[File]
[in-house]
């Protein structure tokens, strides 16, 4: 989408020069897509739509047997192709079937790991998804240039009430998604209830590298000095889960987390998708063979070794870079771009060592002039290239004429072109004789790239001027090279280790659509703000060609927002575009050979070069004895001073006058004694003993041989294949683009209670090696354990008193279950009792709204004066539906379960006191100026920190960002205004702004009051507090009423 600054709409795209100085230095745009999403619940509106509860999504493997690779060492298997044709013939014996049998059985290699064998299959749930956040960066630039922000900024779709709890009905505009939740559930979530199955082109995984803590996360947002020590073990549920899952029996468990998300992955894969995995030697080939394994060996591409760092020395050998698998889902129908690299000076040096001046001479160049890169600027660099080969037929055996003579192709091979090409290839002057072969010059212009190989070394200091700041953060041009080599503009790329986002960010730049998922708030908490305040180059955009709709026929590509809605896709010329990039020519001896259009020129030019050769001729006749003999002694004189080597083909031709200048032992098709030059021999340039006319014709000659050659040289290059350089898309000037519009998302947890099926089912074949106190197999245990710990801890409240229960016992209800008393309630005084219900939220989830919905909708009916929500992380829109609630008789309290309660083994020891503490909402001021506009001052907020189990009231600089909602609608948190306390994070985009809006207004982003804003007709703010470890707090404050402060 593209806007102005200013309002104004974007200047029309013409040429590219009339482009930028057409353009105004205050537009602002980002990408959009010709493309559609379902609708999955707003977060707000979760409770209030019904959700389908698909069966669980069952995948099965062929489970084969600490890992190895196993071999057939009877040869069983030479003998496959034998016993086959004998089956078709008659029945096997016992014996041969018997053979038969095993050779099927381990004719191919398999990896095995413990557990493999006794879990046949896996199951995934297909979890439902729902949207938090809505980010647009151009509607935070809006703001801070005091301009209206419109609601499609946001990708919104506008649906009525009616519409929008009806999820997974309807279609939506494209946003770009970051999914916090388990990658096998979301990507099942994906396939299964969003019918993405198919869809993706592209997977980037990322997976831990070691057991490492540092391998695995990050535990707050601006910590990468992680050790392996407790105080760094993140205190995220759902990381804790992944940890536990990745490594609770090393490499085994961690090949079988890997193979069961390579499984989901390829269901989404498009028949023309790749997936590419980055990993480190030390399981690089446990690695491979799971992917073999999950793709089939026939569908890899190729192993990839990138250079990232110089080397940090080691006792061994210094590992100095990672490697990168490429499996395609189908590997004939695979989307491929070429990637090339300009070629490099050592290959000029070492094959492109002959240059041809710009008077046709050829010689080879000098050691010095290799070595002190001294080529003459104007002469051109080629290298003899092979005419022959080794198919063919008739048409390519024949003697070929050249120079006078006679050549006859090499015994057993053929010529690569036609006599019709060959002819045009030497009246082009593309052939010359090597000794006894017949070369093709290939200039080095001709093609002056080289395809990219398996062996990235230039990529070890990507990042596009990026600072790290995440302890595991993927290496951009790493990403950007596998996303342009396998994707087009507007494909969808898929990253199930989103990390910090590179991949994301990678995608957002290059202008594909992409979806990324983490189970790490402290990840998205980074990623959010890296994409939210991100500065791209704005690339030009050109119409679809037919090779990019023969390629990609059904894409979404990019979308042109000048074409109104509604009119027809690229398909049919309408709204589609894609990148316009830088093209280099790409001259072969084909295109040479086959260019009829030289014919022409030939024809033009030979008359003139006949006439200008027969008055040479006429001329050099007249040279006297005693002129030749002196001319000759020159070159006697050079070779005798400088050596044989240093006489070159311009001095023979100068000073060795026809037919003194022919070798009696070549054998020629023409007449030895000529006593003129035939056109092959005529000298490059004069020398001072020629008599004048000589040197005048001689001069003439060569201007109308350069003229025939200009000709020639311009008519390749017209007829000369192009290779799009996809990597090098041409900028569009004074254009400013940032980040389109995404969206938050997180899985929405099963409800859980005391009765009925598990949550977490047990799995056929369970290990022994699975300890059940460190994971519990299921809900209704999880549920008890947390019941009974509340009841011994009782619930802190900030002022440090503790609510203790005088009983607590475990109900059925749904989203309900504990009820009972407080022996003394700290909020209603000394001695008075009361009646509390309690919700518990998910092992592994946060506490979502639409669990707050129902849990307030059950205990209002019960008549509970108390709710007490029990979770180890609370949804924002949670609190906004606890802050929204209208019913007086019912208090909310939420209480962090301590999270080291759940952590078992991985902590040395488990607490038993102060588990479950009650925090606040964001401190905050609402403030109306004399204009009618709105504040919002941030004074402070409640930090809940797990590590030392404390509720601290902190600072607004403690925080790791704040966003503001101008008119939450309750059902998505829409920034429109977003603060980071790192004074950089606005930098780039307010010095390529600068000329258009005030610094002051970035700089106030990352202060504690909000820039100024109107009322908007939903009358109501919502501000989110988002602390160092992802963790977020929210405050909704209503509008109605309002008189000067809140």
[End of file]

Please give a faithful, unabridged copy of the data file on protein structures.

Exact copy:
[in-house]
């Protein structure tokens, strides 16, 4: 989408020069897509739509047997192709079937790991998804240039009430998604209830590298000095889960987390998708063979070794870079771009060592002039290239004429072109004789790239001027090279280790659509703000060609927002575009050979070069004895001073006058004694003993041989294949683009209670090696354990008193279950009792709204004066539906379960006191100026920190960002205004702004009051507090009423 600054709409795209100085230095745009999403619940509106509860999504493997690779060492298997044709013939014996049998059985290699064998299959749930956040960066630039922000900024779709709890009905505009939740559930979530199955082109995984803590996360947002020590073990549920899952029996468990998300992955894969995995030697080939394994060996591409760092020395050998698998889902129908690299000076040096001046001479160049890169600027660099080969037929055996003579192709091979090409290839002057072969010059212009190989070394200091700041953060041009080599503009790329986002960010730049998922708030908490305040180059955009709709026929590509809605896709010329990039020519001896259009020129030019050769001729006749003999002694004189080597083909031709200048032992098709030059021999340039006319014709000659050659040289290059350089898309000037519009998302947890099926089912074949106190197999245990710990801890409240229960016992209800008393309630005084219900939220989830919905909708009916929500992380829109609630008789309290309660083994020891503490909402001021506009001052907020189990009231600089909602609608948190306390994070985009809006207004982003804003007709703010470890707090404050402060 593209806007102005200013309002104004974007200047029309013409040429590219009339482009930028057409353009105004205050537009602002980002990408959009010709493309559609379902609708999955707003977060707000979760409770209030019904959700389908698909069966669980069952995948099965062929489970084969600490890992190895196993071999057939009877040869069983030479003998496959034998016993086959004998089956078709008659029945096997016992014996041969018997053979038969095993050779099927381990004719191919398999990896095995413990557990493999006794879990046949896996199951995934297909979890439902729902949207938090809505980010647009151009509607935070809006703001801070005091301009209206419109609601499609946001990708919104506008649906009525009616519409929008009806999820997974309807279609939506494209946003770009970051999914916090388990990658096998979301990507099942994906396939299964969003019918993405198919869809993706592209997977980037990322997976831990070691057991490492540092391998695995990050535990707050601006910590990468992680050790392996407790105080760094993140205190995220759902990381804790992944940890536990990745490594609770090393490499085994961690090949079988890997193979069961390579499984989901390829269901989404498009028949023309790749997936590419980055990993480190030390399981690089446990690695491979799971992917073999999950793709089939026939569908890899190729192993990839990138250079990232110089080397940090080691006792061994210094590992100095990672490697990168490429499996395609189908590997004939695979989307491929070429990637090339300009070629490099050592290959000029070492094959492109002959240059041809710009008077046709050829010689080879000098050691010095290799070595002190001294080529003459104007002469051109080629290298003899092979005419022959080794198919063919008739048409390519024949003697070929050249120079006078006679050549006859090499015994057993053929010529690569036609006599019709060959002819045009030497009246082009593309052939010359090597000794006894017949070369093709290939200039080095001709093609002056080289395809990219398996062996990235230039990529070890990507990042596009990026600072790290995440302890595991993927290496951009790493990403950007596998996303342009396998994707087009507007494909969808898929990253199930989103990390910090590179991949994301990678995608957002290059202008594909992409979806990324983490189970790490402290990840998205980074990623959010890296994409939210991100500065791209704005690339030009050109119409679809037919090779990019023969390629990609059904894409979404990019979308042109000048074409109104509604009119027809690229398909049919309408709204589609894609990148316009830088093209280099790409001259072969084909295109040479086959260019009829030289014919022409030939024809033009030979008359003139006949006439200008027969008055040479006429001329050099007249040279006297005693002129030749002196001319000759020159070159006697050079070779005798400088050596044989240093006489070159311009001095023979100068000073060795026809037919003194022919070798009696070549054998020629023409007449030895000529006593003129035939056109092959005529000298490059004069020398001072020629008599004048000589040197005048001689001069003439060569201007109308350069003229025939200009000709020639311009008519390749017209007829000369192009290779799009996809990597090098041409900028569009004074254009400013940032980040389109995404969206938050997180899985929405099963409800859980005391009765009925598990949550977490047990799995056929369970290990022994699975300890059940460190994971519990299921809900209704999880549920008890947390019941009974509340009841011994009782619930802190900030002022440090503790609510203790005088009983607590475990109900059925749904989203309900504990009820009972407080022996003394700290909020209603000394001695008075009361009646509390309690919700518990998910092992592994946060506490979502639409669990707050129902849990307030059950205990209002019960008549509970108390709710007490029990979770180890609370949804924002949670609190906004606890802050929204209208019913007086019912208090909310939420209480962090301590999270080291759940952590078992991985902590040395488990607490038993102060588990479950009650925090606040964001401190905050609402403030109306004399204009009618709105504040919002941030004074402070409640930090809940797990590590030392404390509720601290902190600072607004403690925080790791704040966003503001101008008119939450309750059902998505829409920034429109977003603060980071790192004074950089606005930098780039307010010095390529600068000329258009005030610094002051970035700089106030990352202060504690909000820039100024109107009322908007939903009358109501919502501000989110988002602390160092992802963790977020929210405050909704209503509008109605309002008189000067809140």